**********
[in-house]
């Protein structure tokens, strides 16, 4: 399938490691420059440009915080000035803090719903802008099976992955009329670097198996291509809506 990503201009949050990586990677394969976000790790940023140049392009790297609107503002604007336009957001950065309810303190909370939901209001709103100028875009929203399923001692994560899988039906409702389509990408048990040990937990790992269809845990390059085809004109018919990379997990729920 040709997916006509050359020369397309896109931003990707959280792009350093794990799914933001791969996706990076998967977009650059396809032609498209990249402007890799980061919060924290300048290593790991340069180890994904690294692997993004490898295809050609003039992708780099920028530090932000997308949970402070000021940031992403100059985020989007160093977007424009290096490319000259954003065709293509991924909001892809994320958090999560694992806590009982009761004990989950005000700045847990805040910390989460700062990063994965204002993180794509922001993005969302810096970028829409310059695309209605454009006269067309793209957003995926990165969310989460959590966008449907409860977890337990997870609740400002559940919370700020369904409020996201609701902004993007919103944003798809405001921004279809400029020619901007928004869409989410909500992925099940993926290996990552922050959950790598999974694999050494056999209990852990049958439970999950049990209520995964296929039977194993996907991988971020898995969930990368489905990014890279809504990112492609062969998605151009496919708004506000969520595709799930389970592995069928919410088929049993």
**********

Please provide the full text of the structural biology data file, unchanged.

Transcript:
[in-house]
């Protein structure tokens, strides 16, 4: 399938490691420059440009915080000035803090719903802008099976992955009329670097198996291509809506 990503201009949050990586990677394969976000790790940023140049392009790297609107503002604007336009957001950065309810303190909370939901209001709103100028875009929203399923001692994560899988039906409702389509990408048990040990937990790992269809845990390059085809004109018919990379997990729920 040709997916006509050359020369397309896109931003990707959280792009350093794990799914933001791969996706990076998967977009650059396809032609498209990249402007890799980061919060924290300048290593790991340069180890994904690294692997993004490898295809050609003039992708780099920028530090932000997308949970402070000021940031992403100059985020989007160093977007424009290096490319000259954003065709293509991924909001892809994320958090999560694992806590009982009761004990989950005000700045847990805040910390989460700062990063994965204002993180794509922001993005969302810096970028829409310059695309209605454009006269067309793209957003995926990165969310989460959590966008449907409860977890337990997870609740400002559940919370700020369904409020996201609701902004993007919103944003798809405001921004279809400029020619901007928004869409989410909500992925099940993926290996990552922050959950790598999974694999050494056999209990852990049958439970999950049990209520995964296929039977194993996907991988971020898995969930990368489905990014890279809504990112492609062969998605151009496919708004506000969520595709799930389970592995069928919410088929049993």